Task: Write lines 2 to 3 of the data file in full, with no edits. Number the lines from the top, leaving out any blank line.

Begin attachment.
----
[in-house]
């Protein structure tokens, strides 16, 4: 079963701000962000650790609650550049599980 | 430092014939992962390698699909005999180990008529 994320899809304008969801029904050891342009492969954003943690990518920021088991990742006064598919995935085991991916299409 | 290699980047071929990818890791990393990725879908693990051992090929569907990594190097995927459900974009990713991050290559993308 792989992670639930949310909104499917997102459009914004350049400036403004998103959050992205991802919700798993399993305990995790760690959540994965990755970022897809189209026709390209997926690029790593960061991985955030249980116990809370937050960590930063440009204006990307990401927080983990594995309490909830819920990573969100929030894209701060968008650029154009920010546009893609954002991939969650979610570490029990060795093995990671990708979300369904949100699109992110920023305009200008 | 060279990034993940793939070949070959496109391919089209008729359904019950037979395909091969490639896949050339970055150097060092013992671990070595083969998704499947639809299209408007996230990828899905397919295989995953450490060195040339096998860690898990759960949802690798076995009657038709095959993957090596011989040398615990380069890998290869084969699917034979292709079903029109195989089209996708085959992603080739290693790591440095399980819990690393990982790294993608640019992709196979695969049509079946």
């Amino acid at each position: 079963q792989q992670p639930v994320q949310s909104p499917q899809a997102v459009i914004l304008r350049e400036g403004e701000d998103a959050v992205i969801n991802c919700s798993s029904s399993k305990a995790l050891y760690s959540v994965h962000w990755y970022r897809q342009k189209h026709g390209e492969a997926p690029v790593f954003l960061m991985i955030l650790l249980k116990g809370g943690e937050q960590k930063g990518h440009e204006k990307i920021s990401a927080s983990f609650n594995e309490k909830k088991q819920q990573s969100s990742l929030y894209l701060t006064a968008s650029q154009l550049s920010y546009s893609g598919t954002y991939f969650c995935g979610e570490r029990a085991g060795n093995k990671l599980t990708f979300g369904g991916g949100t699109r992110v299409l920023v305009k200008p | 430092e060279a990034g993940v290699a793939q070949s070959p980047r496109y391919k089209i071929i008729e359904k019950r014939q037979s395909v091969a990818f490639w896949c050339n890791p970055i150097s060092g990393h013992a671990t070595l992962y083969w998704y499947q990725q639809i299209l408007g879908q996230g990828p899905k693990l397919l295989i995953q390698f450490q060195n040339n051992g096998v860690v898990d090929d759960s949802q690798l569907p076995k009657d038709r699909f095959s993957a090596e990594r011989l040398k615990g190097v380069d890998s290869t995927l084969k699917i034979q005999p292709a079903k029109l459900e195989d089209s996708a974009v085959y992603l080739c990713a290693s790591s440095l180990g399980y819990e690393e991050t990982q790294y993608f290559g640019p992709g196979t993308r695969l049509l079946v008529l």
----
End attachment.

């Protein structure tokens, strides 16, 4: 079963701000962000650790609650550049599980 | 430092014939992962390698699909005999180990008529 994320899809304008969801029904050891342009492969954003943690990518920021088991990742006064598919995935085991991916299409 | 290699980047071929990818890791990393990725879908693990051992090929569907990594190097995927459900974009990713991050290559993308 792989992670639930949310909104499917997102459009914004350049400036403004998103959050992205991802919700798993399993305990995790760690959540994965990755970022897809189209026709390209997926690029790593960061991985955030249980116990809370937050960590930063440009204006990307990401927080983990594995309490909830819920990573969100929030894209701060968008650029154009920010546009893609954002991939969650979610570490029990060795093995990671990708979300369904949100699109992110920023305009200008 | 060279990034993940793939070949070959496109391919089209008729359904019950037979395909091969490639896949050339970055150097060092013992671990070595083969998704499947639809299209408007996230990828899905397919295989995953450490060195040339096998860690898990759960949802690798076995009657038709095959993957090596011989040398615990380069890998290869084969699917034979292709079903029109195989089209996708085959992603080739290693790591440095399980819990690393990982790294993608640019992709196979695969049509079946």
């Amino acid at each position: 079963q792989q992670p639930v994320q949310s909104p499917q899809a997102v459009i914004l304008r350049e400036g403004e701000d998103a959050v992205i969801n991802c919700s798993s029904s399993k305990a995790l050891y760690s959540v994965h962000w990755y970022r897809q342009k189209h026709g390209e492969a997926p690029v790593f954003l960061m991985i955030l650790l249980k116990g809370g943690e937050q960590k930063g990518h440009e204006k990307i920021s990401a927080s983990f609650n594995e309490k909830k088991q819920q990573s969100s990742l929030y894209l701060t006064a968008s650029q154009l550049s920010y546009s893609g598919t954002y991939f969650c995935g979610e570490r029990a085991g060795n093995k990671l599980t990708f979300g369904g991916g949100t699109r992110v299409l920023v305009k200008p | 430092e060279a990034g993940v290699a793939q070949s070959p980047r496109y391919k089209i071929i008729e359904k019950r014939q037979s395909v091969a990818f490639w896949c050339n890791p970055i150097s060092g990393h013992a671990t070595l992962y083969w998704y499947q990725q639809i299209l408007g879908q996230g990828p899905k693990l397919l295989i995953q390698f450490q060195n040339n051992g096998v860690v898990d090929d759960s949802q690798l569907p076995k009657d038709r699909f095959s993957a090596e990594r011989l040398k615990g190097v380069d890998s290869t995927l084969k699917i034979q005999p292709a079903k029109l459900e195989d089209s996708a974009v085959y992603l080739c990713a290693s790591s440095l180990g399980y819990e690393e991050t990982q790294y993608f290559g640019p992709g196979t993308r695969l049509l079946v008529l």